Although there is murder and mystery there is so much more to this story. It is a story of life and death, of love and hate, understanding and intolerance and a study in society. A Dangerous Crossing is the debut novel written by Rachel Rhys, which is a pseudonym of a well established crime writer. I do hope that we have more books from Rachel Rhys soon.
Jo, Carrie and Sarah meet at a friend's funeral and are struck by the fact that time could run out for any of them at a moment's notice. Driven by the idea to seize the day, and helped somewhat by the fact that they don't really know each other, they decide to make a 'wish list' of aims to be completed by September. But what they've said they want to do, and what they actually want to happen might not be the same thing after all...
This is a very easy to read book, in that I soon found myself a third of the way through it after trying to decide which book to read between two choices. The storyline involves the trials and tribulations of three women who all have different aims in life, who want to support each other to get those aims, but who might not have been completely truthful with the others. There are mishaps and misunderstandings along the way. But also there was a lot of self-denial, each of the protagonists were misleading themselves as to what they wanted, and as to how they had got in the position they found themselves before they made friends. Carrie used self-deprecating humour as a defence mechanism but also failed to see her role in why she felt so sad and alone in her marriage. Sarah's determination made her quite selfish when she was trying to please everyone and Jo failed to see what was in front of her, so driven was she to run the family business well.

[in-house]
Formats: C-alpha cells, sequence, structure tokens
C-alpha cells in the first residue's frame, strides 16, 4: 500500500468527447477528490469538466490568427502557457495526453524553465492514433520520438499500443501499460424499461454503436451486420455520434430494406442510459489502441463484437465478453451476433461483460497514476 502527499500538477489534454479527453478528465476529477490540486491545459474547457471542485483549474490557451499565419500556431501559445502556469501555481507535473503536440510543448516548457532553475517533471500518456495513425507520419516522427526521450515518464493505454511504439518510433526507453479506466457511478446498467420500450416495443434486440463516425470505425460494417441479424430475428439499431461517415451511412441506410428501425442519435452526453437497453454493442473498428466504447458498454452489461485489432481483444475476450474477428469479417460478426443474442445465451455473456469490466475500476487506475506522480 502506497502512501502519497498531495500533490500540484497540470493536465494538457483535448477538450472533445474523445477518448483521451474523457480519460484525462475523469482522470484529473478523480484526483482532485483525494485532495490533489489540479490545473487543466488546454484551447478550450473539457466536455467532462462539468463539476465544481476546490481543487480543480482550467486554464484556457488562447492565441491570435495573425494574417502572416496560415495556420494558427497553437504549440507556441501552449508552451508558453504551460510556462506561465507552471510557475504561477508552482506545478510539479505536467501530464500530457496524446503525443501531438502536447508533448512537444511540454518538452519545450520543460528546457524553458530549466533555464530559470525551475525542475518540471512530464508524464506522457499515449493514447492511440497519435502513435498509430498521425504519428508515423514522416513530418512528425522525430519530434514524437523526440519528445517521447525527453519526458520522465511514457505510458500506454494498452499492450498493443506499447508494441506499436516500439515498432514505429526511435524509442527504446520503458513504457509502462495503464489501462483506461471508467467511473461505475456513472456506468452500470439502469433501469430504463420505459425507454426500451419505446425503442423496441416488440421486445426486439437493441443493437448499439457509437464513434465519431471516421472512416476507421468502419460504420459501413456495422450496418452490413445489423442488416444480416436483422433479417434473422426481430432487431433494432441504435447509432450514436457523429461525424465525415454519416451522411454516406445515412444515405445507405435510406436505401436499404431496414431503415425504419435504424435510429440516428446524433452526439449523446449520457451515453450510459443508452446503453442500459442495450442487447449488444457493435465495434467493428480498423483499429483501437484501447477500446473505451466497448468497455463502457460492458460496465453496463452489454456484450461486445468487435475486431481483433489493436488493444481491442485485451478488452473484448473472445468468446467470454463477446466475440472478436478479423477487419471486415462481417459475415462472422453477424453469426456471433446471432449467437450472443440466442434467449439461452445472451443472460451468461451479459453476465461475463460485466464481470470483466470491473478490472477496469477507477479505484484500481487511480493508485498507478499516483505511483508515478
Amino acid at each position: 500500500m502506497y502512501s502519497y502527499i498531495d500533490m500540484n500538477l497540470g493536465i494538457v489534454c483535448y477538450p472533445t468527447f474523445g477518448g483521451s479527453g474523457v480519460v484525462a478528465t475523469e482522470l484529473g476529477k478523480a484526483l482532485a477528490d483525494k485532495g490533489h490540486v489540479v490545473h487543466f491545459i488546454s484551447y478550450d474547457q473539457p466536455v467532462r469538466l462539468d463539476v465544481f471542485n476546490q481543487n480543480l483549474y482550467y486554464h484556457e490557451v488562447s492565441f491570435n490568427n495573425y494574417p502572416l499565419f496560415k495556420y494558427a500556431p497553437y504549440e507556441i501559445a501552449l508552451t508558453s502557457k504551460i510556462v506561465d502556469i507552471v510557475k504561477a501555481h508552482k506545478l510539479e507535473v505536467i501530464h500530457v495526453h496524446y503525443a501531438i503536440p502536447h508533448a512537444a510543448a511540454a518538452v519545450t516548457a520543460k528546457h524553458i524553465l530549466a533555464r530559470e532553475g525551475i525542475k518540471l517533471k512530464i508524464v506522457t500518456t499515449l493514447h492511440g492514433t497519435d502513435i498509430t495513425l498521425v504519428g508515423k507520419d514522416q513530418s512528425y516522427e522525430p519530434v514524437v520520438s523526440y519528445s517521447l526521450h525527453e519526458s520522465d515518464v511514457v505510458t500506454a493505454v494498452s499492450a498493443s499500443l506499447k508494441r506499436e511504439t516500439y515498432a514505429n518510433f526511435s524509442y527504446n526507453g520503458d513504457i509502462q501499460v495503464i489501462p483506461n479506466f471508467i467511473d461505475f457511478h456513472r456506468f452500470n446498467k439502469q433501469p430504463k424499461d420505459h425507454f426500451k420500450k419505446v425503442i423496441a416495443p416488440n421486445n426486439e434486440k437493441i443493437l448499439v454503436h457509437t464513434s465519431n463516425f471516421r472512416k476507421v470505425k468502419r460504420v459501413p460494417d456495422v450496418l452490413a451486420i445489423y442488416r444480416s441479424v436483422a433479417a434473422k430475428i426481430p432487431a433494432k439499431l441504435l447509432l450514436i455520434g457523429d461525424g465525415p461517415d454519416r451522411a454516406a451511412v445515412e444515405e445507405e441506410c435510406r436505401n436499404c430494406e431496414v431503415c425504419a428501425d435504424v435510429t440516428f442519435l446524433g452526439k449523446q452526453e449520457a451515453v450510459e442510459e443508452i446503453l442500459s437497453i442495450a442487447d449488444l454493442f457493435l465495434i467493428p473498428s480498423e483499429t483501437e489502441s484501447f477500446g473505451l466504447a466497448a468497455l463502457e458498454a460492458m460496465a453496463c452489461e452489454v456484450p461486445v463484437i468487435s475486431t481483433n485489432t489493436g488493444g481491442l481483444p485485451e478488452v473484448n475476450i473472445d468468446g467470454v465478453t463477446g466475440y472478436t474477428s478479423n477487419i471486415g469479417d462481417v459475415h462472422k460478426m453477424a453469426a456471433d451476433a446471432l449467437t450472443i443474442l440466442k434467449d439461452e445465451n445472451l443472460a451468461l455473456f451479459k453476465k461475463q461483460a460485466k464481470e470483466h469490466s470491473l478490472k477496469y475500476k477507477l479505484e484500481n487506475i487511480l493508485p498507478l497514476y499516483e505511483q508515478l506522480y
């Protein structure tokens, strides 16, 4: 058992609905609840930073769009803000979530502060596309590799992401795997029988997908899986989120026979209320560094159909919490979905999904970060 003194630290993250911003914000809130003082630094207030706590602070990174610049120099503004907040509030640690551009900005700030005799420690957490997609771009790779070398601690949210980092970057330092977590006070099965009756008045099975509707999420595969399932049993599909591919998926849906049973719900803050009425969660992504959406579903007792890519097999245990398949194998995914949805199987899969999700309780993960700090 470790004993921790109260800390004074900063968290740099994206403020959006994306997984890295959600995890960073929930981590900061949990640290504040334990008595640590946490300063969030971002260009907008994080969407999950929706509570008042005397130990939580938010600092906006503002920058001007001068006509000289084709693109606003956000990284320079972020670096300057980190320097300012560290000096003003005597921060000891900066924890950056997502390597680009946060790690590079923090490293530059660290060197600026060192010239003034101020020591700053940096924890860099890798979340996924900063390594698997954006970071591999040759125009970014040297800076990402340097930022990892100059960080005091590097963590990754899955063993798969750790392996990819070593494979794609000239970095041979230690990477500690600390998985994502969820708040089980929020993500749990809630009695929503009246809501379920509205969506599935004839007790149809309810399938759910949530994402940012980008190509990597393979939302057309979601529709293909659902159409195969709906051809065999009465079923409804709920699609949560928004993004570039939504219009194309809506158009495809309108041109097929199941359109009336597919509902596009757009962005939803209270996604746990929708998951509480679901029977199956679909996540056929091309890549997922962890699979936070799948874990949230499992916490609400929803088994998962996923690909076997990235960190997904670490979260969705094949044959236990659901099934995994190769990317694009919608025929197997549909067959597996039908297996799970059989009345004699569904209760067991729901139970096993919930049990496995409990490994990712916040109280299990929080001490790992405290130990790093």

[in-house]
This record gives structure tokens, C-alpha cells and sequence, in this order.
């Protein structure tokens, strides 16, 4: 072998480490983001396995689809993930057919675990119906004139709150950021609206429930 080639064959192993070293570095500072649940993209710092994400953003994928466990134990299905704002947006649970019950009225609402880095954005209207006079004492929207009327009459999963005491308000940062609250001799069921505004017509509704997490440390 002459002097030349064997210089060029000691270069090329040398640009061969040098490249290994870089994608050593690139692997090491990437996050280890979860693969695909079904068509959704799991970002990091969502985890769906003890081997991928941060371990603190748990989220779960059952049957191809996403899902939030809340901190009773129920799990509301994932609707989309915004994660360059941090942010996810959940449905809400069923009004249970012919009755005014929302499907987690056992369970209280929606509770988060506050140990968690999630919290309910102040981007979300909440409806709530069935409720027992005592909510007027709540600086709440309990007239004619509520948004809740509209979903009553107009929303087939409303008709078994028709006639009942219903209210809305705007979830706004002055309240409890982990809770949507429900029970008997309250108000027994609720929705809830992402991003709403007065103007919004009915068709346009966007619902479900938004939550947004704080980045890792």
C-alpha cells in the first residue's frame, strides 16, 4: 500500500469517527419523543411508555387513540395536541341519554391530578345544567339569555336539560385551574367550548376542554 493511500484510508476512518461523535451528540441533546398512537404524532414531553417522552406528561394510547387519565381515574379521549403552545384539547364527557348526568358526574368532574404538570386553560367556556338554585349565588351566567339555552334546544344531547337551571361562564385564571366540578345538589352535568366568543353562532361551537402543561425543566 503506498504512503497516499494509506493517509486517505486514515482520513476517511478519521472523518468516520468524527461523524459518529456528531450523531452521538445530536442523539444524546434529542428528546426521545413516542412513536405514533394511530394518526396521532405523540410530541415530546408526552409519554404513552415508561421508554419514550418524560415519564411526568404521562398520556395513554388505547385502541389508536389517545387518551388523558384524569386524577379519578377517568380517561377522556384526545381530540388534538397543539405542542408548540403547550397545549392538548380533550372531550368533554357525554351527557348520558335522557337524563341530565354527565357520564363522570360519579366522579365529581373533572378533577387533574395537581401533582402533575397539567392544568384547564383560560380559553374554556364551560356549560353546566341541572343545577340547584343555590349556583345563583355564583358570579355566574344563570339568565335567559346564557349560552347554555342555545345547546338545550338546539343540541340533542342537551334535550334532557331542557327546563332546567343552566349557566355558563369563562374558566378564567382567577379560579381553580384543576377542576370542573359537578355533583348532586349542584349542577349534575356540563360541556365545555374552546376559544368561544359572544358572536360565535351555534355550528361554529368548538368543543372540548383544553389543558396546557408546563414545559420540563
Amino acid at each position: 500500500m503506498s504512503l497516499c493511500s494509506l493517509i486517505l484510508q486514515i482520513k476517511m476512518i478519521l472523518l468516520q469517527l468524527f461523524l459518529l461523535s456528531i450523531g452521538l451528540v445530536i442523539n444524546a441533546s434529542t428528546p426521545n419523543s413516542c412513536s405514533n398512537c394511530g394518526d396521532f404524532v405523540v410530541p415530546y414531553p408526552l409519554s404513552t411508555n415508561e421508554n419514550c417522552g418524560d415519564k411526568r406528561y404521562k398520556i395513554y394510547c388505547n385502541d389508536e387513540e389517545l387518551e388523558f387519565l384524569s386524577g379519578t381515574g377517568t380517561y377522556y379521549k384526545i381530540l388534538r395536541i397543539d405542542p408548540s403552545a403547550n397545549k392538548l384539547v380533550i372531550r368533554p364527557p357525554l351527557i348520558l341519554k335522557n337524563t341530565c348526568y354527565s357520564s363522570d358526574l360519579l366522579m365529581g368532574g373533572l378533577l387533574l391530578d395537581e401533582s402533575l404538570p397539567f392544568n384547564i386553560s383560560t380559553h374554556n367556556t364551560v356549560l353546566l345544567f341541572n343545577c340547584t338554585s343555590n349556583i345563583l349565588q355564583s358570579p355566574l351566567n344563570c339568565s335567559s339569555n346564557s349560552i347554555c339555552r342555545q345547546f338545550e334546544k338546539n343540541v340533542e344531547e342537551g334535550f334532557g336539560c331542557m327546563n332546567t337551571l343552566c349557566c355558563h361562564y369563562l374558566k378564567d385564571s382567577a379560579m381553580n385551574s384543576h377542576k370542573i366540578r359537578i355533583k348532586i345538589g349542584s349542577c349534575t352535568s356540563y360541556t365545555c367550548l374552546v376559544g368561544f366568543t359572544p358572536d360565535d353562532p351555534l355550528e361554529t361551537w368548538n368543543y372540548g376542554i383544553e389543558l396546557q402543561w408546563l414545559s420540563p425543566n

I did like the characters in the book. Carrie who's shyness hides someone who does not love herself at all, blossoms as her friendship with Sarah and Jo develops. She begins to gain confidence, self-awareness that allows her bubbly demeanour and caring nature to emerge. Sarah likes to be the one to organise, to control aspects of her life. She is desperately trying to juggle life so she can do best by her family. As she gets to know the others it becomes apparent that she in not in control and learning to let go sometimes. Jo is determined and driven, putting her own life on the backburner as she contends with keeping her staff happy and employed and believing she doesn't need close friends but learning that there are benefits to having them after all. All three women before meeting were somewhat loners, with seemingly few friends to rely on they all blossomed as their relationships developed. There were some parts of me I recognised in each of them, Jo's romantic side, Sarah's guilt at returning to work after having a baby and Carrie's lack of self-confidence. I did feel however that sometimes it seemed that there was too much guilt and too much lack of self-esteem from the characters. I sometimes wanted to shake Sarah and Carrie and tell them to look properly at their situations, tell them to talk to their husbands, though that of course would have cut the story very short!